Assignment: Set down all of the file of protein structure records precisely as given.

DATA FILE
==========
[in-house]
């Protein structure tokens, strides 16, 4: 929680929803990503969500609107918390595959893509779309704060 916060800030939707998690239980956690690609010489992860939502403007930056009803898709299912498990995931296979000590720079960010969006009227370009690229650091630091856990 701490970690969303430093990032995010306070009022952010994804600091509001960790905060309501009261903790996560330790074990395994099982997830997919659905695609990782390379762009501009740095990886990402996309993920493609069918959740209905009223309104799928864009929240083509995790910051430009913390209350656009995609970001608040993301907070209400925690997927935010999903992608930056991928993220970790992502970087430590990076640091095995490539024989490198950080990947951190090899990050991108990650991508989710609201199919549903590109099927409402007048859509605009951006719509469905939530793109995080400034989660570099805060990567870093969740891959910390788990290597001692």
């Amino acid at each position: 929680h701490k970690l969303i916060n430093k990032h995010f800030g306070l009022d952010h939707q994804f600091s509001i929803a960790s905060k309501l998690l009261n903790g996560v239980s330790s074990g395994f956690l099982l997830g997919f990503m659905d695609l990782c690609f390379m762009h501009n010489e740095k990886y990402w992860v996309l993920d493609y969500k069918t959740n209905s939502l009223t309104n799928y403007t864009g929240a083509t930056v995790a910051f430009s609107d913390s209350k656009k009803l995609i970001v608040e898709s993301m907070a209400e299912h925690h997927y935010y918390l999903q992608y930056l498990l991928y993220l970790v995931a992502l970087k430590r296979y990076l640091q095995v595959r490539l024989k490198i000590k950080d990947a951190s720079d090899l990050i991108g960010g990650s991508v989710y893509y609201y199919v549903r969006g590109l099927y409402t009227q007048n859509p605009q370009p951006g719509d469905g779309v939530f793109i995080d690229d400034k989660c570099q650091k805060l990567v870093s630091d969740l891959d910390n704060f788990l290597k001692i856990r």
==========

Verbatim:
[in-house]
């Protein structure tokens, strides 16, 4: 929680929803990503969500609107918390595959893509779309704060 916060800030939707998690239980956690690609010489992860939502403007930056009803898709299912498990995931296979000590720079960010969006009227370009690229650091630091856990 701490970690969303430093990032995010306070009022952010994804600091509001960790905060309501009261903790996560330790074990395994099982997830997919659905695609990782390379762009501009740095990886990402996309993920493609069918959740209905009223309104799928864009929240083509995790910051430009913390209350656009995609970001608040993301907070209400925690997927935010999903992608930056991928993220970790992502970087430590990076640091095995490539024989490198950080990947951190090899990050991108990650991508989710609201199919549903590109099927409402007048859509605009951006719509469905939530793109995080400034989660570099805060990567870093969740891959910390788990290597001692």
């Amino acid at each position: 929680h701490k970690l969303i916060n430093k990032h995010f800030g306070l009022d952010h939707q994804f600091s509001i929803a960790s905060k309501l998690l009261n903790g996560v239980s330790s074990g395994f956690l099982l997830g997919f990503m659905d695609l990782c690609f390379m762009h501009n010489e740095k990886y990402w992860v996309l993920d493609y969500k069918t959740n209905s939502l009223t309104n799928y403007t864009g929240a083509t930056v995790a910051f430009s609107d913390s209350k656009k009803l995609i970001v608040e898709s993301m907070a209400e299912h925690h997927y935010y918390l999903q992608y930056l498990l991928y993220l970790v995931a992502l970087k430590r296979y990076l640091q095995v595959r490539l024989k490198i000590k950080d990947a951190s720079d090899l990050i991108g960010g990650s991508v989710y893509y609201y199919v549903r969006g590109l099927y409402t009227q007048n859509p605009q370009p951006g719509d469905g779309v939530f793109i995080d690229d400034k989660c570099q650091k805060l990567v870093s630091d969740l891959d910390n704060f788990l290597k001692i856990r």